Click Journal in the Navigation Pane, and you'll discover another feature that's quite useful. The Journal is a method for automatically tracking Office documents and email messages associated with a specific contact. The items are then placed into a Timeline view. The Journal is a good way to help you track, for instance, how many hours you have worked on a particular account or the types of activities performed for a certain client. In the next section, we'll take a look at how to change views in Outlook 2007.
One thing that makes Outlook 2007 so simple to work with is the ability to change the way information is displayed. No matter where you're working in Outlook, you can switch to a different view. In Notes, for example, you can change the default view from Icons to Notes List. In Contacts, you can display names and addresses in a business card format, by location or in a number of different views. And in Calendar, you can see what's happening on a certain day or by event. You can expand or collapse groups wherever you see double arrows. The double arrows point in the direction the group expands or collapses. You can change the view for several categories in the Navigation Pane by selecting View > Arrange By. In addition, these views can help you more easily find and manage email, contacts, tasks and so on. The Arrange By options for the Mail category are shown in Figure 1-7.
Figure 1-7: Arrange By settings.
If you're searching for an email, for instance, and can't seem to find it using Outlook's default date setting, changing the Arrange By settings might make a big difference. Let's say you know the subject of the email included "Blue Water" but you can't recall who it came from, or when. Just select View > Arrange By > Subject. The center Inbox pane in Outlook switches priorities from date to subject, and you can type Blue Water anywhere in that pane. Outlook instantly searches for any emails with "blue water" in the subject line, substantially reducing the time you might spend trying to determine when that email arrived and from whom. Did you know you can toggle the Reading Pane on and off? Select View > Reading Pane and then select Right, Bottom or Off. The more time you spend filing, and flagging your emails and tasks, the easier it'll be to use each Arrange by setting. But using even the simplest Arrange by settings, such as From and To, can significantly make a difference in finding information in Outlook. You'll learn about flagging in Lesson 2.
The basics: sending and receiving emails
See how to change views in Outlook 2007. (1.1 MB)
Next, let's take a look at how to send and receive emails.
Whenever you send and receive emails, it's important to follow some basic safety steps. For example, don't open emails from people you don't know or click links in emails unless you're certain the link is from a safe source. And when you send confidential emails, for instance, consider using Outlook's encryption process to protect your information. These simple steps will help you keep malicious intruders off your computer system and out of your confidential information. If you trust someone to be a safe source of emails, add them to your Safe Senders list. From within an email from that sender, go to the Message tab and click Safe Lists in the Junk E-mail group. Click Add Sender to Safe Senders List. You'll learn more about protecting your Inbox in Lesson 4.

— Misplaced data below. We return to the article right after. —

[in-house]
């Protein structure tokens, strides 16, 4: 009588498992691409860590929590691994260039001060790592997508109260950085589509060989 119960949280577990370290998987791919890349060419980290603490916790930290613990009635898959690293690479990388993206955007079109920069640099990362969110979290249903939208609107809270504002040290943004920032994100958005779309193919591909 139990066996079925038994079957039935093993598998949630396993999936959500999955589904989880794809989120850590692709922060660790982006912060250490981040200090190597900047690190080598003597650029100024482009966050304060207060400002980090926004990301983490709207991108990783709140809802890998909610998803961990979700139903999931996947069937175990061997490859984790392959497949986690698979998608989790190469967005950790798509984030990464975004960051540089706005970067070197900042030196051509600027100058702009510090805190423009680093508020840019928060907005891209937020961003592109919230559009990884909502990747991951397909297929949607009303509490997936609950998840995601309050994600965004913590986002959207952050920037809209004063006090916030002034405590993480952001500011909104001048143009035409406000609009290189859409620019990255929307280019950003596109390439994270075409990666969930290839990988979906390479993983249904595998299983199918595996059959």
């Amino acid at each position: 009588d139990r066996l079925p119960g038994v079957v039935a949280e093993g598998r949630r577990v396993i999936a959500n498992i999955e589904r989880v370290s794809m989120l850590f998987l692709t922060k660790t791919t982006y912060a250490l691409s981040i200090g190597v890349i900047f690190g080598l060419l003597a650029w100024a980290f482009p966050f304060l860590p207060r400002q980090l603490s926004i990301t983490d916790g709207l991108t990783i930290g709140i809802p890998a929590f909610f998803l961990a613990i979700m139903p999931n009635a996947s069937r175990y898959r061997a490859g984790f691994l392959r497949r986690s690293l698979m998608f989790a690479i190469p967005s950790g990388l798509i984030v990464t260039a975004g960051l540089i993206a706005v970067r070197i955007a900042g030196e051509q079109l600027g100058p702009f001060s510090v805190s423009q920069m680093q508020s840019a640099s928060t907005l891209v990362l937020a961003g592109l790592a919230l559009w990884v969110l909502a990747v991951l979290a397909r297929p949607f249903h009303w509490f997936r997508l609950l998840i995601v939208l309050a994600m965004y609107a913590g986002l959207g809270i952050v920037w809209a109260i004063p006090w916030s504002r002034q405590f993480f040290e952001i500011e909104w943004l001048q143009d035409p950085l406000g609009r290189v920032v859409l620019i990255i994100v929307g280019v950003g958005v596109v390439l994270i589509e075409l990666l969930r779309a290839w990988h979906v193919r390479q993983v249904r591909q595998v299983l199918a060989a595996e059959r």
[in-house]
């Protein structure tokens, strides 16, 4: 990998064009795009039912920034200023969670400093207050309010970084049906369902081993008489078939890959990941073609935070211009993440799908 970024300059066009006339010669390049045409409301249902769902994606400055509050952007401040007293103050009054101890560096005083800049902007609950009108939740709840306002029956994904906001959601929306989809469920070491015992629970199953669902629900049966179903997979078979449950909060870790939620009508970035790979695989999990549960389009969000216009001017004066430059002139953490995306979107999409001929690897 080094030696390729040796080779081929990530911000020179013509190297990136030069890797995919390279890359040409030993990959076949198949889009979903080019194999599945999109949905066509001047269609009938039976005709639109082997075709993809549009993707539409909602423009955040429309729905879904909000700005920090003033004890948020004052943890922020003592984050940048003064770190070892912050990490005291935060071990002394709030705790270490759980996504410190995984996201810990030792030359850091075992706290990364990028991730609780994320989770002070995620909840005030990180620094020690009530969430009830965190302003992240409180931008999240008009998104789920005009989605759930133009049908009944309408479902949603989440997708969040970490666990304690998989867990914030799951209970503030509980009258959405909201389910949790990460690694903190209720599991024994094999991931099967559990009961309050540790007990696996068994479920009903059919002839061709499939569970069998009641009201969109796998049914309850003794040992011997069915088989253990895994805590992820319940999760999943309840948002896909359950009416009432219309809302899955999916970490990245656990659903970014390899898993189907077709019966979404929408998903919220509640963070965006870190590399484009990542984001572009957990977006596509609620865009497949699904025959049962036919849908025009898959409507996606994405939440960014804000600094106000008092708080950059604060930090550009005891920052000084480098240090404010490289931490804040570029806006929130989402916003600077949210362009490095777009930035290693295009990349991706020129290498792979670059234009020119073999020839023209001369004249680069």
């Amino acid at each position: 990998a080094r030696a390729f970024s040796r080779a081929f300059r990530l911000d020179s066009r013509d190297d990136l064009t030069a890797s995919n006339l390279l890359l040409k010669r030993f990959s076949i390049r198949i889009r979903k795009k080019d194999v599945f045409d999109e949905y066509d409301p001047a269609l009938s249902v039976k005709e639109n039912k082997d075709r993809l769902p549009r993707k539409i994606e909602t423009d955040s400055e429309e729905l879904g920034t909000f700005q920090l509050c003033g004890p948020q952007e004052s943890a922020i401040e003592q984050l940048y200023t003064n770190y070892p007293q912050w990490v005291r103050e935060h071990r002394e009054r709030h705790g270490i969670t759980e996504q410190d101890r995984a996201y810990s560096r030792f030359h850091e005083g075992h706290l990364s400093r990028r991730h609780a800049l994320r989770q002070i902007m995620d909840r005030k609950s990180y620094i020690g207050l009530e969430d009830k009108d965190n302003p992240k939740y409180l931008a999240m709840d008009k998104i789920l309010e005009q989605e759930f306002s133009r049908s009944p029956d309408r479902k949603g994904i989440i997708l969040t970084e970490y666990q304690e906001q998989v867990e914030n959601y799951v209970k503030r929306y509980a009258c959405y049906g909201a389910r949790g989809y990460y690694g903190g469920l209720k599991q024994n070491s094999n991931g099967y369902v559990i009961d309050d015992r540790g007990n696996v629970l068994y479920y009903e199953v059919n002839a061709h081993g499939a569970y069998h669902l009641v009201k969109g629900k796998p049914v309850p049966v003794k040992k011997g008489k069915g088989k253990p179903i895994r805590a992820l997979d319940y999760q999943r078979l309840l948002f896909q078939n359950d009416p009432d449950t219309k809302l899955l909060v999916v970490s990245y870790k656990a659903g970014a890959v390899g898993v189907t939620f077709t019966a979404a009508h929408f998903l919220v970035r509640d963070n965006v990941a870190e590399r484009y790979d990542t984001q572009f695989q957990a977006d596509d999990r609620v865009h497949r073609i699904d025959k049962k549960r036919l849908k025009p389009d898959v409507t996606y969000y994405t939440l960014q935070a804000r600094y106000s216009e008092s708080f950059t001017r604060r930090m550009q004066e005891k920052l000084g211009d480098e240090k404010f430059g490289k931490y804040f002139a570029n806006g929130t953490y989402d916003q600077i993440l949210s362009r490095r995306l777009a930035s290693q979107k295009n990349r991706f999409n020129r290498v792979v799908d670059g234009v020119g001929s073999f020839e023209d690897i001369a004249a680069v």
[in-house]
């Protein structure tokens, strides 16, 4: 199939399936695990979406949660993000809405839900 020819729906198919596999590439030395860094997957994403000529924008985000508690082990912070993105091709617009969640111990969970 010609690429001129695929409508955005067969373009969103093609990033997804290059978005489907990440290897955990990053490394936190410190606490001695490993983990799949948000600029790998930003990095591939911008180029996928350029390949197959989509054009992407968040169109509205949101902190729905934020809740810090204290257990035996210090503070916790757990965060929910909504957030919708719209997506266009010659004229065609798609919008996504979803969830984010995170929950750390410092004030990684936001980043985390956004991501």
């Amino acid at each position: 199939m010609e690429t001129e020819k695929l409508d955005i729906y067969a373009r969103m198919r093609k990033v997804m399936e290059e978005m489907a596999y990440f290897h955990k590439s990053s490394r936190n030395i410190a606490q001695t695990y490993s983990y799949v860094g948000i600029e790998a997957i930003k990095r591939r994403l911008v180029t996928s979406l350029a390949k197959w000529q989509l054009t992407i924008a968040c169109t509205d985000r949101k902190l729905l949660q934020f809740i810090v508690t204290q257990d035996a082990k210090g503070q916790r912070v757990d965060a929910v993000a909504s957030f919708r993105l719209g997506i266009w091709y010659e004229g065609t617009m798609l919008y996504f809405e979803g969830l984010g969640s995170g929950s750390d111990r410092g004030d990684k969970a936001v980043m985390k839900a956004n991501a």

Setting delivery options
There might be times when you don't want an email to be sent out until a specific day or time. For example, maybe you've created a newsletter email that you want to go out to customers the day before a big sale. You can set delivery options for specific emails using the Options tab within the email. Click Delay
When you work with attachments, Outlook 2007 automatically blocks potentially unsafe attachments and asks whether you really want to open certain items or not. To stay safe, don't just blindly accept attachments from senders—take a good look and determine whether or not you really need to open the attachment. Attachments can easily hold viruses that, once the attachment is open, can spread through your computer and your network. When you place attachments in your own emails, be sure you know exactly where they come from. If you created a document in Microsoft Word, for example, it's probably safe to send on.
Sending emails with attachments
It's quite easy to send emails with attachments; just follow these steps:
Delivery, ensure the Do not deliver before option is checked and then select the day and time when you want the email to be sent. Click Close. To help you verify that the email is delivered properly, select Request a Delivery Receipt in the Tracking Group of the Options tab. To add a level of importance to the email, go to the Message tab and click High Importance or Low Importance in the Options groups.
That's it. Your document is now attached to your email message; when you click Send the document will be on its way to the recipient. You can send most types of files, such as word processing, spreadsheet, photo and other files, using this simple process.
1. Be sure you're in the Mail section of the Navigation Pane. 2. Click New on the toolbar. 3. In the Untitled - Message window, enter a recipient for the message in the To field, enter recipients who should be cc'ed (if any) in the CC field and give the message a Subject title. Enter a message to the recipient in the large blank box at the bottom of the window. 4. Click Insert on the Ribbon. 5. Click Attach File in the Include group. 6. In the Insert File dialog box, select a document to attach and then click Insert.
Receiving emails with attachments
Email attachments are indicated by a paperclip next to the message in the Inbox. To save the attachment, do one of the following:
If the attachment is a VCARD (.vcf format), which contains a person's contact information, you can add it directly to your Outlook contacts. To add the VCARD information to Contacts in Outlook 2007, just right-click the attachment and select Add to Contacts, as shown in Figure 1-8.